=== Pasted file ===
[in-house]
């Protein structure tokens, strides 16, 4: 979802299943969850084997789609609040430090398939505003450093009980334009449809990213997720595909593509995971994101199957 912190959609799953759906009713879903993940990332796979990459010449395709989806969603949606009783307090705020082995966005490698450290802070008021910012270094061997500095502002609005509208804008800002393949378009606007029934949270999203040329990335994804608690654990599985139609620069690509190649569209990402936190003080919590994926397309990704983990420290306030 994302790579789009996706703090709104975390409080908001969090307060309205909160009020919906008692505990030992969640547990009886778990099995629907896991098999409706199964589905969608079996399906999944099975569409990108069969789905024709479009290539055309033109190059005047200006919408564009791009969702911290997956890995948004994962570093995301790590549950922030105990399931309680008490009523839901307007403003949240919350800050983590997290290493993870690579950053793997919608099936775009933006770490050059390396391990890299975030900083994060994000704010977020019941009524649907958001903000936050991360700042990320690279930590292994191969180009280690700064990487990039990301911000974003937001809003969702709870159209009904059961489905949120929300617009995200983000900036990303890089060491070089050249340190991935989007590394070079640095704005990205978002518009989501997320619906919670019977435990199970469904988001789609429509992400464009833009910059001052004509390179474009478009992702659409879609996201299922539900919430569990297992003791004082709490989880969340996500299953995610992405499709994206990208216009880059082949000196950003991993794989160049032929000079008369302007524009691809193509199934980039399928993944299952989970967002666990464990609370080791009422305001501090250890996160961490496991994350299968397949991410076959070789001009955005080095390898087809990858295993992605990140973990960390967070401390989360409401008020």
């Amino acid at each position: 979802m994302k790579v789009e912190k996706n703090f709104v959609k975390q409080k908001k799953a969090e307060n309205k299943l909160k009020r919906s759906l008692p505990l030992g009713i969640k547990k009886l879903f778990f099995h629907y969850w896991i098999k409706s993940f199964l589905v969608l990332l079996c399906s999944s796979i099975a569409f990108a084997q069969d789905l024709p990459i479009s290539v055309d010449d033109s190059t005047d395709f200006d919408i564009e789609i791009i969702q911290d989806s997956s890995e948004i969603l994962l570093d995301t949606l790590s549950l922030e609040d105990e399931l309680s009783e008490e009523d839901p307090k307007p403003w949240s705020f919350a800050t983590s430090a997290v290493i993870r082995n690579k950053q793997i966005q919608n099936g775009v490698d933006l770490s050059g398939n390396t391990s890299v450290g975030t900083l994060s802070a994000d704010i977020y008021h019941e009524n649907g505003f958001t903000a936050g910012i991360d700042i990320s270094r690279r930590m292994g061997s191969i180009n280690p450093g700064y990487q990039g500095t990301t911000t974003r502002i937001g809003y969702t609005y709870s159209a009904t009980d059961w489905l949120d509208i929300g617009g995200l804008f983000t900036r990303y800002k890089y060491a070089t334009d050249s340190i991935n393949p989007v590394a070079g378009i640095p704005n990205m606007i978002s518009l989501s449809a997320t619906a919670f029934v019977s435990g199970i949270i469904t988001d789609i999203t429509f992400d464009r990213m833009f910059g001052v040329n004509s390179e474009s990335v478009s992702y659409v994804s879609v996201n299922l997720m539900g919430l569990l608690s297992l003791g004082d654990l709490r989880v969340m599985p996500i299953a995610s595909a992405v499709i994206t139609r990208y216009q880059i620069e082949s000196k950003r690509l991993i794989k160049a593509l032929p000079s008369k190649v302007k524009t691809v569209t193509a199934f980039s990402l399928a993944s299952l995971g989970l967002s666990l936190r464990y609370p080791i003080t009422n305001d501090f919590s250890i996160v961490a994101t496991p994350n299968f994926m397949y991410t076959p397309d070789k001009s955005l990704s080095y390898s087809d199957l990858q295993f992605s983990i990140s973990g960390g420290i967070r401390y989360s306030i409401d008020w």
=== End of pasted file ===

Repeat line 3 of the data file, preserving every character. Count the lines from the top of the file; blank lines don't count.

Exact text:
């Amino acid at each position: 979802m994302k790579v789009e912190k996706n703090f709104v959609k975390q409080k908001k799953a969090e307060n309205k299943l909160k009020r919906s759906l008692p505990l030992g009713i969640k547990k009886l879903f778990f099995h629907y969850w896991i098999k409706s993940f199964l589905v969608l990332l079996c399906s999944s796979i099975a569409f990108a084997q069969d789905l024709p990459i479009s290539v055309d010449d033109s190059t005047d395709f200006d919408i564009e789609i791009i969702q911290d989806s997956s890995e948004i969603l994962l570093d995301t949606l790590s549950l922030e609040d105990e399931l309680s009783e008490e009523d839901p307090k307007p403003w949240s705020f919350a800050t983590s430090a997290v290493i993870r082995n690579k950053q793997i966005q919608n099936g775009v490698d933006l770490s050059g398939n390396t391990s890299v450290g975030t900083l994060s802070a994000d704010i977020y008021h019941e009524n649907g505003f958001t903000a936050g910012i991360d700042i990320s270094r690279r930590m292994g061997s191969i180009n280690p450093g700064y990487q990039g500095t990301t911000t974003r502002i937001g809003y969702t609005y709870s159209a009904t009980d059961w489905l949120d509208i929300g617009g995200l804008f983000t900036r990303y800002k890089y060491a070089t334009d050249s340190i991935n393949p989007v590394a070079g378009i640095p704005n990205m606007i978002s518009l989501s449809a997320t619906a919670f029934v019977s435990g199970i949270i469904t988001d789609i999203t429509f992400d464009r990213m833009f910059g001052v040329n004509s390179e474009s990335v478009s992702y659409v994804s879609v996201n299922l997720m539900g919430l569990l608690s297992l003791g004082d654990l709490r989880v969340m599985p996500i299953a995610s595909a992405v499709i994206t139609r990208y216009q880059i620069e082949s000196k950003r690509l991993i794989k160049a593509l032929p000079s008369k190649v302007k524009t691809v569209t193509a199934f980039s990402l399928a993944s299952l995971g989970l967002s666990l936190r464990y609370p080791i003080t009422n305001d501090f919590s250890i996160v961490a994101t496991p994350n299968f994926m397949y991410t076959p397309d070789k001009s955005l990704s080095y390898s087809d199957l990858q295993f992605s983990i990140s973990g960390g420290i967070r401390y989360s306030i409401d008020w």